Wild and untamed beaches adorn these southern shores whilst towering cliffs give way to swept dunes and sheltered coves!
Access is limited by the cliff line and Knowledge of tide times & sea conditions need to be a mandatory part of planning a visit to any local beach.
Swimming is not recommended at any of the open ocean beaches.
Prepare to be dwarved by the enormity of the cliff-line and offshore stacks. Gog and Magog are the names given to the two offshore stacks that may be viewed from both the viewing platform and (tide and sea permitting) from beach level. These are not considered part of the 12 Apostles. The steps were carved into the cliff by local settler Hugh Gibson who worked on traditional access used by the original Kirrae Whurrong inhabitants.
Loch Ard Gorge
Loch Ard Gorge is named after the famous 1878 shipwreck on nearby Mutton Bird Island. Fifty-two people were lost from the Loch Ard and only two teenage survivors were fortunate enough to be washed into the safety of the gorge. Other people on the ship were washed into adjacent gorges and perished. It is impossible to walk these trails and not be moved by the powers of nature that have shaped and the shipwreck history that defines the area.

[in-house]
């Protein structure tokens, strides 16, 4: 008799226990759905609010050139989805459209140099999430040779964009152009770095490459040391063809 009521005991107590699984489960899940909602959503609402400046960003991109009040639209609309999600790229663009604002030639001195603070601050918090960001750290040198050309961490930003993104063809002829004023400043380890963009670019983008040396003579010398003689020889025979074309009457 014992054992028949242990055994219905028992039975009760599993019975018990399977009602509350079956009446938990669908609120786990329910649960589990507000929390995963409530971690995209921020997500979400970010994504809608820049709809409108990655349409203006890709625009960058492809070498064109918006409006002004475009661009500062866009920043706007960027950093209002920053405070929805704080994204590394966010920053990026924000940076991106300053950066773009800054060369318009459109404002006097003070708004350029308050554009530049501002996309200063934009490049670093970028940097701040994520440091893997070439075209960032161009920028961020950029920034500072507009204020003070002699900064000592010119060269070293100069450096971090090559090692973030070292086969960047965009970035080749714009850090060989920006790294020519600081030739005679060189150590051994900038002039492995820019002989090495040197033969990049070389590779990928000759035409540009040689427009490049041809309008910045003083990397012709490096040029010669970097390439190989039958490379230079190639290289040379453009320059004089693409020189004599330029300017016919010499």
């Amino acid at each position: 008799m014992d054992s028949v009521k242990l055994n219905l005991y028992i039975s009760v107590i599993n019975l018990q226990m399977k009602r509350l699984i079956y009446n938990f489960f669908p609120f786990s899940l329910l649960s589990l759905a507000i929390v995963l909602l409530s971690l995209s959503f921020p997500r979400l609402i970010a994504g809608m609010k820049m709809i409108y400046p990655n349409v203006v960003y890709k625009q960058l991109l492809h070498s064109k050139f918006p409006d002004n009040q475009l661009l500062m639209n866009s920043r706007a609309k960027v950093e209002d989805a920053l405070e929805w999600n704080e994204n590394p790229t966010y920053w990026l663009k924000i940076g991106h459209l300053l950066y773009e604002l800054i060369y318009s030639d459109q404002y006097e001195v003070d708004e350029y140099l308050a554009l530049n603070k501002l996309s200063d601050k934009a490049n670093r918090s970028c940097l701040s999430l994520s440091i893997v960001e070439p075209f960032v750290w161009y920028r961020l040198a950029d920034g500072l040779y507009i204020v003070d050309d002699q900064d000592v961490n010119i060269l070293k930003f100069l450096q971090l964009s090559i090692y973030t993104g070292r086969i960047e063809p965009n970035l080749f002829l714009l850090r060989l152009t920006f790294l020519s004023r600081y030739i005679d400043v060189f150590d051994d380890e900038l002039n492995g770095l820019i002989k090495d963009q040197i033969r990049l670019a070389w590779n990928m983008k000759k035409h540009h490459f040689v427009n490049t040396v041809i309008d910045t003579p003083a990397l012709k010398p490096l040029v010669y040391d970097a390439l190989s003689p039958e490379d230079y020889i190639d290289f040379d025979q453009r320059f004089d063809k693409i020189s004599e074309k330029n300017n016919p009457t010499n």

Bay of Martyrs
2 kms North of Peterborough the Bay of Martyrs beach and those on the trail between the Peterborough Golf Course and the Bay of Martyrs Car park give you plenty of opportunity to feel the sand between your toes.
This bay is host to a boat ramp and can be busy in the right conditions however the beach can often be enjoyed in complete privacy. Located close to Peterborough.